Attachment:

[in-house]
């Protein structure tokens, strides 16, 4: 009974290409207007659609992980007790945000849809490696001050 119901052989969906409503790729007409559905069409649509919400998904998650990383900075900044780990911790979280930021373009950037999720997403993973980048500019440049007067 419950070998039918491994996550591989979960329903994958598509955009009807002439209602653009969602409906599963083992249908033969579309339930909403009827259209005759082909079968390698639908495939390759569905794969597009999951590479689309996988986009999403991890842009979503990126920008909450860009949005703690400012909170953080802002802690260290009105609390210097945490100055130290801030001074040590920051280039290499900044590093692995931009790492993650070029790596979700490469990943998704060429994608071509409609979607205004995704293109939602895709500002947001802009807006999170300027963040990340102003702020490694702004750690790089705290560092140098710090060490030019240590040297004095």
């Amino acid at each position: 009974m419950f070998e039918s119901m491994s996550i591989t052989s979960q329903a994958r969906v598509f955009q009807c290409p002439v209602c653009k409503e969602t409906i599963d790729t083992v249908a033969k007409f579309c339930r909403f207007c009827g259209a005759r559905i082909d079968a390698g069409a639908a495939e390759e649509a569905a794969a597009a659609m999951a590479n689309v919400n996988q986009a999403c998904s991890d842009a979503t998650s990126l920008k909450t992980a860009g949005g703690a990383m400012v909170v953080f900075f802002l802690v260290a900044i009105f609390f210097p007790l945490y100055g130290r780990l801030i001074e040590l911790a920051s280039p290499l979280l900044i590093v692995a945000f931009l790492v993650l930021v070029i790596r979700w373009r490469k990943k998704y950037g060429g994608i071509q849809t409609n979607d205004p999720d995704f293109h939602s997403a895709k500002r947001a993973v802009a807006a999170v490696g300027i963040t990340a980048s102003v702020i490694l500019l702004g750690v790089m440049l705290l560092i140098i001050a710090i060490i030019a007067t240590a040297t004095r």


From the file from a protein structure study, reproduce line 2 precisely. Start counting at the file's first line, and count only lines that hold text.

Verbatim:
């Protein structure tokens, strides 16, 4: 009974290409207007659609992980007790945000849809490696001050 119901052989969906409503790729007409559905069409649509919400998904998650990383900075900044780990911790979280930021373009950037999720997403993973980048500019440049007067 419950070998039918491994996550591989979960329903994958598509955009009807002439209602653009969602409906599963083992249908033969579309339930909403009827259209005759082909079968390698639908495939390759569905794969597009999951590479689309996988986009999403991890842009979503990126920008909450860009949005703690400012909170953080802002802690260290009105609390210097945490100055130290801030001074040590920051280039290499900044590093692995931009790492993650070029790596979700490469990943998704060429994608071509409609979607205004995704293109939602895709500002947001802009807006999170300027963040990340102003702020490694702004750690790089705290560092140098710090060490030019240590040297004095």